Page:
The Kansas City Chiefs offense, led by quarterback Alex Smith, ranks second in the NFL with 414 yards per game and the Chiefs lead the league with 6.64 yards per play and 32.9 points per gameThe Kansas City Chiefs offense, led by quarterback Alex Smith, ranks second in the NFL with 414 yards per game and the Chiefs lead the league with 6.64 yards per play and 32.9 points per game (AFP Photo/Tim Warner)
The Chiefs offense, led by quarterback Alex Smith, ranks second in the league with 414 yards per game and the Chiefs lead the league with 6.64 yards per play and 32.9 points per game.
They also boast an explosive defense and perhaps the best special teams units in the NFL -- and a keen desire to avenge last season's bitter playoff loss on their home field to the Steelers, a defeat that is fueling them now.
Smith, for one, has been watching replays of that game at Arrowhead Stadium in preparation for Sunday.
"It definitely brings back a lot of missed opportunities," Smith said. "Certainly, I think we know that we are a different team at this point as well. So you kind of relish the opportunity."
Added running back Charcandrick West: "We're all in a new year, but we all know what happened last year and that's kind of a chip on our shoulder."
The Steelers have won three of their last four meetings between the teams, including that 18-16 heartbreaker in last season's divisional round.
Immediately after the game, a frustrated Roethlisberger told reporters "maybe I dont' have it anymore".
But two-time Super Bowl winner Roethlisberger regrouped quickly.
"You wake up Monday morning, and you realize, 'Man, I'm still one of the best in the world (to) do what I do,'" he said. "You have to have that confidence, and that's what I'm going to have."
Chiefs coach Andy Reid certainly isn't banking on the notion that Roethlisberger has lost a step.
"I know we have to play against a heck of a player, a future Hall of Fame player," Reid said.
This weekend's games mark the fourth set of matchups since US President Donald Trump revived controversy over NFL players kneeling during the US national anthem played before games, saying players who make such a protest are insulting the flag, the nation and its soldiers and should be fired.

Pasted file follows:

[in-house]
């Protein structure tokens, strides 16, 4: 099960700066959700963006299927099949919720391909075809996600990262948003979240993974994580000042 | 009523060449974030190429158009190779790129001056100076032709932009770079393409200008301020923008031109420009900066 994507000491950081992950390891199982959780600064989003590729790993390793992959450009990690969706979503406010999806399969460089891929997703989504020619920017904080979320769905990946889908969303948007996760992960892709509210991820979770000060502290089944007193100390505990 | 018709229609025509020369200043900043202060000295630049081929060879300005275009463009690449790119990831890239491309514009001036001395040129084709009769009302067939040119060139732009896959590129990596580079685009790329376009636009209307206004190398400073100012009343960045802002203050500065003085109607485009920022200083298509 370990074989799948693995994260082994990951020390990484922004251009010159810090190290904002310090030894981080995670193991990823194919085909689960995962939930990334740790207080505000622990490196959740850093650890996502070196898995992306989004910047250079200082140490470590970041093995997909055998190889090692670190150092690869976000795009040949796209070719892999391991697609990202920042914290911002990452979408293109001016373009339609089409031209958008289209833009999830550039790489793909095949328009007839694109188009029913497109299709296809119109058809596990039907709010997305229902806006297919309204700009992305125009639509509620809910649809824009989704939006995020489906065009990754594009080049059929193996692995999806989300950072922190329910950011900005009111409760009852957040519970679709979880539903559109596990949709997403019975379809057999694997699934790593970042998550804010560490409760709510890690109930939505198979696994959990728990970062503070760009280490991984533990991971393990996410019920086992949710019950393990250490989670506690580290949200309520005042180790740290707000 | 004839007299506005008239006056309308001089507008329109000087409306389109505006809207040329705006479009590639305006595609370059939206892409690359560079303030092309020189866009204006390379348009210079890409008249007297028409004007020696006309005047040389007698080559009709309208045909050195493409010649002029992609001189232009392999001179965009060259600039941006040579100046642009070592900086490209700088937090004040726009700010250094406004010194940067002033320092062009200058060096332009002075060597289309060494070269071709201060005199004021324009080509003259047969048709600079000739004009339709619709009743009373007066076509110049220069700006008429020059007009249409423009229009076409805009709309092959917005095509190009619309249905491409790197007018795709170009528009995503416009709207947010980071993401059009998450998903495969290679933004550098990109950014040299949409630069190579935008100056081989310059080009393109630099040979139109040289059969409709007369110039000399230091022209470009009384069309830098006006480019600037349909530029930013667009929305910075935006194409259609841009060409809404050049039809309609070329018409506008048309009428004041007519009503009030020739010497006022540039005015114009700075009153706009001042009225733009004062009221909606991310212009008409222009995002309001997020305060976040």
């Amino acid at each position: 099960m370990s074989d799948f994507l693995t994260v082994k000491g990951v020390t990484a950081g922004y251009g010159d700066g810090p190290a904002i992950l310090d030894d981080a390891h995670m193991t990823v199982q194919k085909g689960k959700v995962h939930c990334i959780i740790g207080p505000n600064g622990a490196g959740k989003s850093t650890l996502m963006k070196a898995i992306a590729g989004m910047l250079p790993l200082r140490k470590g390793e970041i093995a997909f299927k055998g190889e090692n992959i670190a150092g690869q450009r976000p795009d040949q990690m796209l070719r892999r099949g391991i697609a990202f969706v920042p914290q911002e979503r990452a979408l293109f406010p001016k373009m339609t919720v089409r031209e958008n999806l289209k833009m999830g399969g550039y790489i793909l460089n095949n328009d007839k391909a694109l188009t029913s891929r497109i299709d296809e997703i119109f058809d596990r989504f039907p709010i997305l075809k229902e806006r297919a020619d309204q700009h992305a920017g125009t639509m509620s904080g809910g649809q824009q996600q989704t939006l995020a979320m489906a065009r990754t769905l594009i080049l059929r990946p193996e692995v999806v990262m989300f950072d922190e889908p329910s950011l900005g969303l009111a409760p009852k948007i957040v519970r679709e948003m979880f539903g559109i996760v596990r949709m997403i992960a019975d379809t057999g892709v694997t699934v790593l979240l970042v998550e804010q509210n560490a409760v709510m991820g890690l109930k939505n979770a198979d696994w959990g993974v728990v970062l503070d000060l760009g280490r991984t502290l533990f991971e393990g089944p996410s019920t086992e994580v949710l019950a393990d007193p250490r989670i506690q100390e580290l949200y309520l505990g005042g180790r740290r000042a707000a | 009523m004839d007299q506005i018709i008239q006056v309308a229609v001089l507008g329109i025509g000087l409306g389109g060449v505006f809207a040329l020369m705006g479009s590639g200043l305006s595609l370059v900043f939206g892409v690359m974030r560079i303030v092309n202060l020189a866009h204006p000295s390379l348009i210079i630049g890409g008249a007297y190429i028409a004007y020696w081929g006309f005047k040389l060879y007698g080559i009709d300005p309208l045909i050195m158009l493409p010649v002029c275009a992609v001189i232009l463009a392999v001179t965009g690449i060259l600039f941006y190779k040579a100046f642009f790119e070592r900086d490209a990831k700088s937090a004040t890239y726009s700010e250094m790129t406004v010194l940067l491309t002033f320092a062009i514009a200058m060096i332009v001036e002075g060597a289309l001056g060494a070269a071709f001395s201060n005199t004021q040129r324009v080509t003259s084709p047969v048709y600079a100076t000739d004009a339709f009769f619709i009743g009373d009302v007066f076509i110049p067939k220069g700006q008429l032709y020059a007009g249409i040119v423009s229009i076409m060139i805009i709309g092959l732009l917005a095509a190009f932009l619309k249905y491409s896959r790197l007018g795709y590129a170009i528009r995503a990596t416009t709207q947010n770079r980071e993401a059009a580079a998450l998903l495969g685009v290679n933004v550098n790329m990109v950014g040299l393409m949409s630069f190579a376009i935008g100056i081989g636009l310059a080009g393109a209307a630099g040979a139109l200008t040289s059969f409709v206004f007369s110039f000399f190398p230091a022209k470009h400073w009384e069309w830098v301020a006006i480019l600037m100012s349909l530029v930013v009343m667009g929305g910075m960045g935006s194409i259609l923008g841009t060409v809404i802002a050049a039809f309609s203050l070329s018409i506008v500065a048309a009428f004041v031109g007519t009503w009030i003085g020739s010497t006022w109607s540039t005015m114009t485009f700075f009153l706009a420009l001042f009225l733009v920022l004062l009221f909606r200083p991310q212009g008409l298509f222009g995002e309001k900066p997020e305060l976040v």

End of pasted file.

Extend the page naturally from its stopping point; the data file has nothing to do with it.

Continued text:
NFL players, who have steadfastly said they are kneeling to protest racial injustice and social inequality, have not stopped despite the extra pressure. League owners and players union officials will talk on the topic next week during regular league owners meetings in New York.
- Rodgers has Packers rolling -
In other games, The Green Bay Packers seek to continue their dominance of NFC North division rivals when they visit the Minnesota Vikings.
Packers quarterback Aaron Rodgers was at his best last Sunday as he rallied Green Bay for an overtime win at Dallas.
"I thought the Dallas game was his best game this year," Packers coach Mike McCarthy said. "He's playing at a high level."
For a 3-2 Vikings team trying to build on a 20-17 victory over Chicago on Monday, the quarterback picture is less clear.
Case Keenum came off the bench to spark the Vikings on Monday having again been relegated to the reserve role as Sam Bradford returned from a knee injury.
Bradford didn't practice Wednesday, fueling expectations that Keenum would get the nod to start.
The New York Jets welcome Tom Brady and the visiting New England Patriots with the AFC East division lead on the line.
In a division long dominated by the Pats, the upstart Jets boast the same 3-2 record as the reigning Super Bowl champions from New England -- as do the Buffalo Bills, who are idle this week.
Brady, reported this week to be dealing with a shoulder injury, vowed he'd be ready. But the Patriots must find a way to better protect their superstar, who has been sacked 16 times in five games -- more than the 15 sacks he endured in the 12 games he played last season.